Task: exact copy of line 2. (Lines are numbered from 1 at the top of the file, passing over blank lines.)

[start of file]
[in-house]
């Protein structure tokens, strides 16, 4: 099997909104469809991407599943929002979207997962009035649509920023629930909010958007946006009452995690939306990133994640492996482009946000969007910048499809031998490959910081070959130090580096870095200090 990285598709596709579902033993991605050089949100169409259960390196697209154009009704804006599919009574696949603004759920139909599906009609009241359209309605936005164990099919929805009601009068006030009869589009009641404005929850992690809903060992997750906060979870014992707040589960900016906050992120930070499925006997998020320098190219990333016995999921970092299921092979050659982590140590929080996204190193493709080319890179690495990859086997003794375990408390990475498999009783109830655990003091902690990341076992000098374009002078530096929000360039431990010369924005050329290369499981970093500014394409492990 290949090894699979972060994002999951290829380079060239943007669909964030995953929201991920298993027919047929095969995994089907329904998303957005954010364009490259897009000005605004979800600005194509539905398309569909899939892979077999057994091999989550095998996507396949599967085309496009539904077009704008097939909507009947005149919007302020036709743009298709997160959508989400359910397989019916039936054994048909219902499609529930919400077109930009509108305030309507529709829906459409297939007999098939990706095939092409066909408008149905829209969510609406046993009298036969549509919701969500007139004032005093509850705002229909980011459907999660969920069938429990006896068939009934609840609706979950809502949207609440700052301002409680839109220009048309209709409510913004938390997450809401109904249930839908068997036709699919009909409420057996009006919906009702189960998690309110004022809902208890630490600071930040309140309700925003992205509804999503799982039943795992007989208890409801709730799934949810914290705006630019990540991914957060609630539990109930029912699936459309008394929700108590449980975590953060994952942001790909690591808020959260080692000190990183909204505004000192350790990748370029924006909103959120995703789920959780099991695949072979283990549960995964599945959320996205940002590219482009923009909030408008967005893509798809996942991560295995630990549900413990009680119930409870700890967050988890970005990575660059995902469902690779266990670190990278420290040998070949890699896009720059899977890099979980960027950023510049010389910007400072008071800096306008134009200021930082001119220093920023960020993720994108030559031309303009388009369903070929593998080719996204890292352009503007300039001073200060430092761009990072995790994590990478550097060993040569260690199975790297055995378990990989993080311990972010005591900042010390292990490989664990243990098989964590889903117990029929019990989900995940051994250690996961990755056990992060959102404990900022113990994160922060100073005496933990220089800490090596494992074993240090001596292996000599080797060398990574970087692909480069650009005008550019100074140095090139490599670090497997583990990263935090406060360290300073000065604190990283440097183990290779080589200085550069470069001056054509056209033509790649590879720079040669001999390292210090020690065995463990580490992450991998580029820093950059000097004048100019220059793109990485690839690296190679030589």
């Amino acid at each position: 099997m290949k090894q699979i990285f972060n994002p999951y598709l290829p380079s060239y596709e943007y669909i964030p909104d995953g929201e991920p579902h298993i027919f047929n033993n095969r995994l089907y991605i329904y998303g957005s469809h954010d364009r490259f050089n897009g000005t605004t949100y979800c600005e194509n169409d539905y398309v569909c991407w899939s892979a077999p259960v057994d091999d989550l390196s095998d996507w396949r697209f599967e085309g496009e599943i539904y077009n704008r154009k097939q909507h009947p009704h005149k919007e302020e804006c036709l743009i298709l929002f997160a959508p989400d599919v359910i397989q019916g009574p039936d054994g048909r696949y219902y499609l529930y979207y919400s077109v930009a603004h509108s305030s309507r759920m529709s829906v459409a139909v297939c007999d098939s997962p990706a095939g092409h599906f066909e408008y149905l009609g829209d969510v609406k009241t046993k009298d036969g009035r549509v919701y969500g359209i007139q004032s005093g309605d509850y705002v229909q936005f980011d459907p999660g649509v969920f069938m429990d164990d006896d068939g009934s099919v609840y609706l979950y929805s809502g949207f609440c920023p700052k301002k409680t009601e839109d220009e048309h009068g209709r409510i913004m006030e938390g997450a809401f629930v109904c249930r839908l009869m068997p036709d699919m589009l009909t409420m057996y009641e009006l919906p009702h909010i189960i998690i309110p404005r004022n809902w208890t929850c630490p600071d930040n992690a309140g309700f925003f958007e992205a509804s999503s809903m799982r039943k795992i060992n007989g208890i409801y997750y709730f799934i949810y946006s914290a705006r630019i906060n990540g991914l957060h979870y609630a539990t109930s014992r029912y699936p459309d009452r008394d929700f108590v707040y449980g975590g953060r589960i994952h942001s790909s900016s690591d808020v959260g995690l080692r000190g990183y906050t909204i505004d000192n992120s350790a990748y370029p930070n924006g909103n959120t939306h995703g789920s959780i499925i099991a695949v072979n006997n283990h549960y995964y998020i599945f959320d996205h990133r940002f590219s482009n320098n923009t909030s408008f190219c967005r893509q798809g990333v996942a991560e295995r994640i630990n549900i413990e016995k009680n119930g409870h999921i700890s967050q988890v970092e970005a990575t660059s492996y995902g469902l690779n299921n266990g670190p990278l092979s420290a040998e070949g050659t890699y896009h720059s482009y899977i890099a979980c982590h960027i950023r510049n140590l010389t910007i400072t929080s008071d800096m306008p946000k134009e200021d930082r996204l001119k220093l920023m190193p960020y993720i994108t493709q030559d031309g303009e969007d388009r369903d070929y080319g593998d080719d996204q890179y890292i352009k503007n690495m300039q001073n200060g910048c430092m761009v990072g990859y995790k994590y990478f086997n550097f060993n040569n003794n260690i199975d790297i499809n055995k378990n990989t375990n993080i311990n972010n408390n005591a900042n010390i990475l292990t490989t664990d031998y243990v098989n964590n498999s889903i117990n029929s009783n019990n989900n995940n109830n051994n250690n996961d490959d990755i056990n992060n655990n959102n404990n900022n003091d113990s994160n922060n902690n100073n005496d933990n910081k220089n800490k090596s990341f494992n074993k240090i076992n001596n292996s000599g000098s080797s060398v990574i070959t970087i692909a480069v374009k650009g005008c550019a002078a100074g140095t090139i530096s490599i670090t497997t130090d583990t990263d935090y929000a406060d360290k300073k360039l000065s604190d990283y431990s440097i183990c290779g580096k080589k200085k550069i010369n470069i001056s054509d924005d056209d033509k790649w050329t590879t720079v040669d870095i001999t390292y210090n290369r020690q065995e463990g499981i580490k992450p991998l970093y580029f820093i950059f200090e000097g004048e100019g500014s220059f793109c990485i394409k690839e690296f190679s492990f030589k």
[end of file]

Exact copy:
């Protein structure tokens, strides 16, 4: 099997909104469809991407599943929002979207997962009035649509920023629930909010958007946006009452995690939306990133994640492996482009946000969007910048499809031998490959910081070959130090580096870095200090 990285598709596709579902033993991605050089949100169409259960390196697209154009009704804006599919009574696949603004759920139909599906009609009241359209309605936005164990099919929805009601009068006030009869589009009641404005929850992690809903060992997750906060979870014992707040589960900016906050992120930070499925006997998020320098190219990333016995999921970092299921092979050659982590140590929080996204190193493709080319890179690495990859086997003794375990408390990475498999009783109830655990003091902690990341076992000098374009002078530096929000360039431990010369924005050329290369499981970093500014394409492990 290949090894699979972060994002999951290829380079060239943007669909964030995953929201991920298993027919047929095969995994089907329904998303957005954010364009490259897009000005605004979800600005194509539905398309569909899939892979077999057994091999989550095998996507396949599967085309496009539904077009704008097939909507009947005149919007302020036709743009298709997160959508989400359910397989019916039936054994048909219902499609529930919400077109930009509108305030309507529709829906459409297939007999098939990706095939092409066909408008149905829209969510609406046993009298036969549509919701969500007139004032005093509850705002229909980011459907999660969920069938429990006896068939009934609840609706979950809502949207609440700052301002409680839109220009048309209709409510913004938390997450809401109904249930839908068997036709699919009909409420057996009006919906009702189960998690309110004022809902208890630490600071930040309140309700925003992205509804999503799982039943795992007989208890409801709730799934949810914290705006630019990540991914957060609630539990109930029912699936459309008394929700108590449980975590953060994952942001790909690591808020959260080692000190990183909204505004000192350790990748370029924006909103959120995703789920959780099991695949072979283990549960995964599945959320996205940002590219482009923009909030408008967005893509798809996942991560295995630990549900413990009680119930409870700890967050988890970005990575660059995902469902690779266990670190990278420290040998070949890699896009720059899977890099979980960027950023510049010389910007400072008071800096306008134009200021930082001119220093920023960020993720994108030559031309303009388009369903070929593998080719996204890292352009503007300039001073200060430092761009990072995790994590990478550097060993040569260690199975790297055995378990990989993080311990972010005591900042010390292990490989664990243990098989964590889903117990029929019990989900995940051994250690996961990755056990992060959102404990900022113990994160922060100073005496933990220089800490090596494992074993240090001596292996000599080797060398990574970087692909480069650009005008550019100074140095090139490599670090497997583990990263935090406060360290300073000065604190990283440097183990290779080589200085550069470069001056054509056209033509790649590879720079040669001999390292210090020690065995463990580490992450991998580029820093950059000097004048100019220059793109990485690839690296190679030589």